Nunavut community groups prepare for World Suicide Prevention Day
“We need to break the stigma that it is weak to ask for help”
Many activities are planned this Sept. 10 for World Suicide Prevention Day, most aimed at drawing attention to the high rates of suicide among Inuit and to make people more aware of suicide prevention.
In Ottawa, the National Inuit Youth Council is hosting its sixth annual “Celebrate Life” event on Parliament Hill to raise awareness about suicide prevention, especially among youth, organizer Kathleen Merritt said.
The event is scheduled to take place between 12 noon to 1 p.m. at the Eternal Flame on the lawn of Parliament Hill.
Members of Parliament and senators have been invited.
“It’s kind of a peaceful protest,” Merritt said.
Inuit singer-songwriter Celina Kalluk, throat singer Abigail Carleton, the Ottawa Inuit Children’s Centre choir and Nunavut Sivuniksavut students will perform at the event.
The theme of last year’s event was “to speak up” because “for a long time suicide in Inuit communities wasn’t talked about,” Merritt said.
This year’s theme: “to ask for help” from either friends, family or health professionals.
“We need to break the stigma that it is weak to ask for help. Really it’s the strong thing to do,” Merritt said.
The purpose of the event is also to seek government assistance in this issue because the numbers are unacceptably high, she added, because “it’s something that shouldn’t exist.”
An Iqaluit candlelight vigil is planned for Sept. 10, World Suicide Prevention Day, at 8 p.m. in Iqaluit Square, in addition to other events earlier in the weekend, including a concert and workshops with Baker Lake’s hip-hop artist and throat-boxer Nelson Tagoona Sept. 8 and Sept. 9.
Tagoona’s Sept. 8 free concert is at 7 p.m., at the francophone centre.
A workshop also takes place there that afternoon from 1 p.m. to 4 p.m.
Tagoona is also scheduled to put on another concert at the barbeque at Sylvia Grinnell Park between 12 p.m. and 4 p.m. on Sept. 9.
In Baker Lake, events will take place between 5:30 p.m. and 11 p.m. on Sept. 10 when members of the youth group will host a walk and will pin yellow ribbons on everyone who participates and a local business will hand out hockey sweaters with the local youth group logo.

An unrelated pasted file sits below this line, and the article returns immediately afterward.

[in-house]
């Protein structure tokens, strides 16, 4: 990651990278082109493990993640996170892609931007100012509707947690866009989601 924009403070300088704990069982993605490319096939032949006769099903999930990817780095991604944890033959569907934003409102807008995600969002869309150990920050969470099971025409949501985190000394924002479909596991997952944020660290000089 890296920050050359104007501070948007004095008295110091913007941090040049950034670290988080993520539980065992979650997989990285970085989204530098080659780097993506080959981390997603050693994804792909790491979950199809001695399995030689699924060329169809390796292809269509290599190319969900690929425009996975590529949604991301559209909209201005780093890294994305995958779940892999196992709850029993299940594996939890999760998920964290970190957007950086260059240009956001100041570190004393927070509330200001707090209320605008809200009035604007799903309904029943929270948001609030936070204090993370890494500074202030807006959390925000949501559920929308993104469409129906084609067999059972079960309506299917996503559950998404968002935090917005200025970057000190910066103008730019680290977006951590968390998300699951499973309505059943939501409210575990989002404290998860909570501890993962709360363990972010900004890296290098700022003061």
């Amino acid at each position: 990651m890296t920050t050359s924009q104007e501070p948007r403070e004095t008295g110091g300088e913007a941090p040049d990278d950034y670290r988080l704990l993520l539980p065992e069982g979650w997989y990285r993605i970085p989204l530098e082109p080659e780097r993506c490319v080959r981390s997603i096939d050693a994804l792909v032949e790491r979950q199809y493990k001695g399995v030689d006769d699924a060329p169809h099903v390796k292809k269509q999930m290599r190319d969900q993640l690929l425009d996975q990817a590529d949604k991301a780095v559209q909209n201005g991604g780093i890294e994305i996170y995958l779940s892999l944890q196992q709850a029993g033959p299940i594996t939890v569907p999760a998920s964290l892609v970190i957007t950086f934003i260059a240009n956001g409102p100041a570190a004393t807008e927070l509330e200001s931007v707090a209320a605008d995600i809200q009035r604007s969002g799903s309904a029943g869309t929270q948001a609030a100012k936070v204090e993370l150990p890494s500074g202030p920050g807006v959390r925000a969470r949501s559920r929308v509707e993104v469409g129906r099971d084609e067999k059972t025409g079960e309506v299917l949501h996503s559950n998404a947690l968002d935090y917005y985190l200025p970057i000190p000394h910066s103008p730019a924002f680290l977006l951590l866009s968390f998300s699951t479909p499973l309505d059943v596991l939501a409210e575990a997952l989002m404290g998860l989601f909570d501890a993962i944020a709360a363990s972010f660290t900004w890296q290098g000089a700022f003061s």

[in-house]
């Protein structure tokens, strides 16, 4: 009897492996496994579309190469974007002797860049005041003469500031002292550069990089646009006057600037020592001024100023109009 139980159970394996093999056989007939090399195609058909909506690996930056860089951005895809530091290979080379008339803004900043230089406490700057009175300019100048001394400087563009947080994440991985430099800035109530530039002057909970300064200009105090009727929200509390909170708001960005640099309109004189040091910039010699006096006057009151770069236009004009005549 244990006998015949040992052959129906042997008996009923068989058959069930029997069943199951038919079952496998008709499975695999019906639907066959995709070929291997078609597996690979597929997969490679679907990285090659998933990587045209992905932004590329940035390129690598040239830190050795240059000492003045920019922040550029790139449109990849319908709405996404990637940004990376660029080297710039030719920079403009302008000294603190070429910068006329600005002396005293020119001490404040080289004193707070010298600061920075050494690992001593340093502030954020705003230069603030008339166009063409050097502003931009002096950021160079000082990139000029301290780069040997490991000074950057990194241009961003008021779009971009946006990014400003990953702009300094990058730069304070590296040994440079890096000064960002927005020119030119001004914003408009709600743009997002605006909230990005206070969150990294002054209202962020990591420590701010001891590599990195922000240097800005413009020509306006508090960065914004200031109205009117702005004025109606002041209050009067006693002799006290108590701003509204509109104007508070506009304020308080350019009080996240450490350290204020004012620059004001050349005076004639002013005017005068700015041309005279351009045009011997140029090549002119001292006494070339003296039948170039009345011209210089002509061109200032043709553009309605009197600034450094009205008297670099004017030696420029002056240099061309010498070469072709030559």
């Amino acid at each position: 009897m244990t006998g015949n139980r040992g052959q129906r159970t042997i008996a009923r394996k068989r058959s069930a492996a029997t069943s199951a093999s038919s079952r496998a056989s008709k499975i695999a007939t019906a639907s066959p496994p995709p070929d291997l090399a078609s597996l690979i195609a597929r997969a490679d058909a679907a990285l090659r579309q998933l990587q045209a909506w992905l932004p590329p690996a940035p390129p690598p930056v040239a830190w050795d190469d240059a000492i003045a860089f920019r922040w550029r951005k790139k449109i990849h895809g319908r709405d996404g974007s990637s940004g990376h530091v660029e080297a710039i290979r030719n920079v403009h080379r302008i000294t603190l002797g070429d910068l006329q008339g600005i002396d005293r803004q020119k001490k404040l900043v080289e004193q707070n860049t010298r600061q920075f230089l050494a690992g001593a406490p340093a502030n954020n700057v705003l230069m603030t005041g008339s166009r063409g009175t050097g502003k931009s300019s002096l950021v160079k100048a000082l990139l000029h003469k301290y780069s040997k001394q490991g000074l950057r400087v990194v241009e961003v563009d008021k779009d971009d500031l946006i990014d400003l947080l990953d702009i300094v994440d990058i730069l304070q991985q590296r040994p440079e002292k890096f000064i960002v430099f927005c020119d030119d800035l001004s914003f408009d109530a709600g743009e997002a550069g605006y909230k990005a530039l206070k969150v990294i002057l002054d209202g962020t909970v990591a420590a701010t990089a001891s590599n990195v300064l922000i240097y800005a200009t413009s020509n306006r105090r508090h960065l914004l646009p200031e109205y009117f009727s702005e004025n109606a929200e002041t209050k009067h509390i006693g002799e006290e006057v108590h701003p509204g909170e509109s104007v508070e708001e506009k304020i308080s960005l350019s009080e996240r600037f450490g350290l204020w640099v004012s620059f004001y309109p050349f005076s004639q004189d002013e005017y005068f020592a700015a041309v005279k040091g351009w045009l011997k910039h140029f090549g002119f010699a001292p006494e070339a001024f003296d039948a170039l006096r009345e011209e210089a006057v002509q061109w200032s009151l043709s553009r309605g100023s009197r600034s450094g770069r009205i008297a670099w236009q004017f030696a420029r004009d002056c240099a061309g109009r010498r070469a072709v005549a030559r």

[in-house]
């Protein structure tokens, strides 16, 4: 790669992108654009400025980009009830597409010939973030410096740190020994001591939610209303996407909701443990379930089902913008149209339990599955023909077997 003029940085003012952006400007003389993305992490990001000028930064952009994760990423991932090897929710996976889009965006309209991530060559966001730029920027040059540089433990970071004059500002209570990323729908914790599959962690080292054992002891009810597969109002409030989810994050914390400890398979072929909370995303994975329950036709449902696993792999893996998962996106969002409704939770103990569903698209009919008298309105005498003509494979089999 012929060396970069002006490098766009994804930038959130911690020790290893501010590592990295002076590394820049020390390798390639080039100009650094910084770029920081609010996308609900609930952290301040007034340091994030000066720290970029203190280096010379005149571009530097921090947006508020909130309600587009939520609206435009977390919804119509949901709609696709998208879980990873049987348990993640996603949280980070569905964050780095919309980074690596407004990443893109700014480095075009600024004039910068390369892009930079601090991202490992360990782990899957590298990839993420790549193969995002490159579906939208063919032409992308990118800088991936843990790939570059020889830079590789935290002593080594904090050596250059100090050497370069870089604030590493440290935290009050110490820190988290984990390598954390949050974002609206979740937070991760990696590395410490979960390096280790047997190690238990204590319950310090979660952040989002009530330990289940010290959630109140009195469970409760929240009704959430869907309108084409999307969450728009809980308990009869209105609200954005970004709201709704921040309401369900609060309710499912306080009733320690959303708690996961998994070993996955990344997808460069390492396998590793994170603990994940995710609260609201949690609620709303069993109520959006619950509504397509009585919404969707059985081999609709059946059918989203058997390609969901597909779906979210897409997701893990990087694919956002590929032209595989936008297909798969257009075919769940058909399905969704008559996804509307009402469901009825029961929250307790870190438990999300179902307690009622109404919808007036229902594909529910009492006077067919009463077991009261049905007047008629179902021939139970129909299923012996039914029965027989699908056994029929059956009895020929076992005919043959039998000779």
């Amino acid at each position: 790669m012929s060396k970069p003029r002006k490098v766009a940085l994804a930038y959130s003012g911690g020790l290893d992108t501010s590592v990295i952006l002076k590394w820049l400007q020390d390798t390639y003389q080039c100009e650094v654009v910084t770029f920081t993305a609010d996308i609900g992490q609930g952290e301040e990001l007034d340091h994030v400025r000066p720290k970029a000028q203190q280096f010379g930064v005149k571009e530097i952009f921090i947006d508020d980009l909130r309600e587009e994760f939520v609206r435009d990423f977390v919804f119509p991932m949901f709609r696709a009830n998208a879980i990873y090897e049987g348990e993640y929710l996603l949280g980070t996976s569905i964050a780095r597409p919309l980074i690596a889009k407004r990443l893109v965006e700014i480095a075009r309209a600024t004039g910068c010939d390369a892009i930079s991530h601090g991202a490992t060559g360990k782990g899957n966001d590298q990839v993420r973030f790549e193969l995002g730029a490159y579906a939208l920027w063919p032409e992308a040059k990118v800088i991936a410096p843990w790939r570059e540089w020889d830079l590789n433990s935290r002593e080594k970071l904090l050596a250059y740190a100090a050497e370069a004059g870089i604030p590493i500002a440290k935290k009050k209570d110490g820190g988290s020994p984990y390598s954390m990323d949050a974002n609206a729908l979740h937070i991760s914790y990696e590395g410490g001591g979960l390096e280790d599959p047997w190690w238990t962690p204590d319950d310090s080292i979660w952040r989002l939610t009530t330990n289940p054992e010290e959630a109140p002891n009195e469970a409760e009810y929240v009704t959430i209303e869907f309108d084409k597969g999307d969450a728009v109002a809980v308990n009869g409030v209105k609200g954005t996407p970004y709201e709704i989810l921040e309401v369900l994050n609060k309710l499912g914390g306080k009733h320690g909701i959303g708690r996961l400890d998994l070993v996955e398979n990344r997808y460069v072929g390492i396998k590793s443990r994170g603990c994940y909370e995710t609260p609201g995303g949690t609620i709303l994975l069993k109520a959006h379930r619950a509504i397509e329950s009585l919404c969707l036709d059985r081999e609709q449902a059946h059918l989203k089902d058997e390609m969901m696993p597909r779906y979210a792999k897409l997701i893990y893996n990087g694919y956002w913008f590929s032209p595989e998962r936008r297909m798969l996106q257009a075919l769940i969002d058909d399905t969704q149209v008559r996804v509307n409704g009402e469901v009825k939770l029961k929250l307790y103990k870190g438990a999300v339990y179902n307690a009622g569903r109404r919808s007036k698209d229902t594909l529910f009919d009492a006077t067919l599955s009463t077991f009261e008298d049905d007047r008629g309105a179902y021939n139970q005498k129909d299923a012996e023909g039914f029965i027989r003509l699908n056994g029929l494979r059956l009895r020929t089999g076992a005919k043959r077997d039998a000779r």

Refreshments donated from local businesses will be available after the walk, and there will be a presentation of a DVD from the Embrace Life Council, a youth talent showcase, and a square dance.
On Sept. 10 in Clyde River, organizers plan to hold a walk with community health representatives, social workers, and Ilisaqsivik wellness counsellors.
Goodies, games, and a dance will follow at the community hall.
At the event, called “celebrating life,” adults are to dress up as young people and young ones to dress up as older folks.
And in Cambridge Bay, events start at 11 a.m. on Sept. 10 and go until 8 p.m., when people are asked to light a candle at home to remember those who have died by suicide.
An “I love life” chat is also planned at the Cambridge Bay wellness centre at 11 a.m. and a memory walk at 1:30 p.m., as well as games in the community hall at 2:30 p.m.
The Inuit suicide rate is 11 times higher than the national average.
Statistics Canada has reported that between 2004 and 2008, youth under 19 in Inuit Nunangat were 30 times more likely to die from suicide than youth living elsewhere in Canada.
More information is available at the Embrace Life Council’s website.